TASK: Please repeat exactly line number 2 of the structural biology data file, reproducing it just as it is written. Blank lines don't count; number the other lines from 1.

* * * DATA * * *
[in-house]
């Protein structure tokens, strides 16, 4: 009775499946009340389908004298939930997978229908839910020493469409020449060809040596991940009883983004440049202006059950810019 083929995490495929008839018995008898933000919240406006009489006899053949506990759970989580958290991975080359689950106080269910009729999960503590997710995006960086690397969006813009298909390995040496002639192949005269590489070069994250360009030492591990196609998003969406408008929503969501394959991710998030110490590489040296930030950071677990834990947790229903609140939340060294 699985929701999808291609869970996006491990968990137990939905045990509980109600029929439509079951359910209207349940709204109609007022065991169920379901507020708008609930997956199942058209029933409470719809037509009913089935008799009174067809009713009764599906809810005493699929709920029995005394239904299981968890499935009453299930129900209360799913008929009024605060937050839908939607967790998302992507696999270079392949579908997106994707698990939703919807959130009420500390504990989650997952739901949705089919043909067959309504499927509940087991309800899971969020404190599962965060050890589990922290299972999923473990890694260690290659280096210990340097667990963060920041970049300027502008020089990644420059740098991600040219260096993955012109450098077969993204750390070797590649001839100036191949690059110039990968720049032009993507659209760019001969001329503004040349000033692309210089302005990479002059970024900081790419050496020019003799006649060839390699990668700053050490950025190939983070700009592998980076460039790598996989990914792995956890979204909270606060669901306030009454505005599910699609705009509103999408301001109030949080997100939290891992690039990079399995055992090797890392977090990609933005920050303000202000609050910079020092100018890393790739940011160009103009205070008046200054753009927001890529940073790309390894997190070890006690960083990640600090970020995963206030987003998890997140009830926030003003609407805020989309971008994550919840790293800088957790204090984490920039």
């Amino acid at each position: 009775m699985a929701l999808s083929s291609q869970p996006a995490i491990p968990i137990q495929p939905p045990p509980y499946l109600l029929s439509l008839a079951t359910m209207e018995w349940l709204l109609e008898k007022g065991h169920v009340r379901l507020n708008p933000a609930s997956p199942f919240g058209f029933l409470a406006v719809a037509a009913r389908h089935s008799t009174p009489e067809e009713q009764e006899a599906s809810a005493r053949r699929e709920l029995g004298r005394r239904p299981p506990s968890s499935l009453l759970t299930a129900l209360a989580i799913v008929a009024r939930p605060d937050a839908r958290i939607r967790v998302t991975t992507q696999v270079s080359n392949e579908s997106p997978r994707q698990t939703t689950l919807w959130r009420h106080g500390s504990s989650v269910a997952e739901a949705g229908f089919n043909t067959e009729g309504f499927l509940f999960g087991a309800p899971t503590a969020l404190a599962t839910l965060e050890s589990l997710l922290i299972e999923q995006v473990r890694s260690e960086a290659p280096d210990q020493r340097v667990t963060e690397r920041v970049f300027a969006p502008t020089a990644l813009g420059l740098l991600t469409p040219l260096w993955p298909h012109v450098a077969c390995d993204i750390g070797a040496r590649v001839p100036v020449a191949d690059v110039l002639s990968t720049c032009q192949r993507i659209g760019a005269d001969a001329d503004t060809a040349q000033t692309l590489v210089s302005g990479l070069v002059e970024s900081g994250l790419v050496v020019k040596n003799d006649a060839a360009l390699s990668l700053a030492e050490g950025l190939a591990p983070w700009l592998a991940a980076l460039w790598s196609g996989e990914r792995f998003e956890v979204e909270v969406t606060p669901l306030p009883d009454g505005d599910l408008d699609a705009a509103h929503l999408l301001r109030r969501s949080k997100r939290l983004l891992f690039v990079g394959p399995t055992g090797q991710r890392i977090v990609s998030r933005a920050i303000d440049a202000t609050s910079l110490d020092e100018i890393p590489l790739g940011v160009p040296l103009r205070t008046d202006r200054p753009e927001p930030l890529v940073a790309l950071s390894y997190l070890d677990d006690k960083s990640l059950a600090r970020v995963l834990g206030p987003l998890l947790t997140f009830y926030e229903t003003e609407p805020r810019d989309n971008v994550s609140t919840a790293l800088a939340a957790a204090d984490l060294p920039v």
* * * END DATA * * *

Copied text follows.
């Protein structure tokens, strides 16, 4: 009775499946009340389908004298939930997978229908839910020493469409020449060809040596991940009883983004440049202006059950810019 083929995490495929008839018995008898933000919240406006009489006899053949506990759970989580958290991975080359689950106080269910009729999960503590997710995006960086690397969006813009298909390995040496002639192949005269590489070069994250360009030492591990196609998003969406408008929503969501394959991710998030110490590489040296930030950071677990834990947790229903609140939340060294 699985929701999808291609869970996006491990968990137990939905045990509980109600029929439509079951359910209207349940709204109609007022065991169920379901507020708008609930997956199942058209029933409470719809037509009913089935008799009174067809009713009764599906809810005493699929709920029995005394239904299981968890499935009453299930129900209360799913008929009024605060937050839908939607967790998302992507696999270079392949579908997106994707698990939703919807959130009420500390504990989650997952739901949705089919043909067959309504499927509940087991309800899971969020404190599962965060050890589990922290299972999923473990890694260690290659280096210990340097667990963060920041970049300027502008020089990644420059740098991600040219260096993955012109450098077969993204750390070797590649001839100036191949690059110039990968720049032009993507659209760019001969001329503004040349000033692309210089302005990479002059970024900081790419050496020019003799006649060839390699990668700053050490950025190939983070700009592998980076460039790598996989990914792995956890979204909270606060669901306030009454505005599910699609705009509103999408301001109030949080997100939290891992690039990079399995055992090797890392977090990609933005920050303000202000609050910079020092100018890393790739940011160009103009205070008046200054753009927001890529940073790309390894997190070890006690960083990640600090970020995963206030987003998890997140009830926030003003609407805020989309971008994550919840790293800088957790204090984490920039």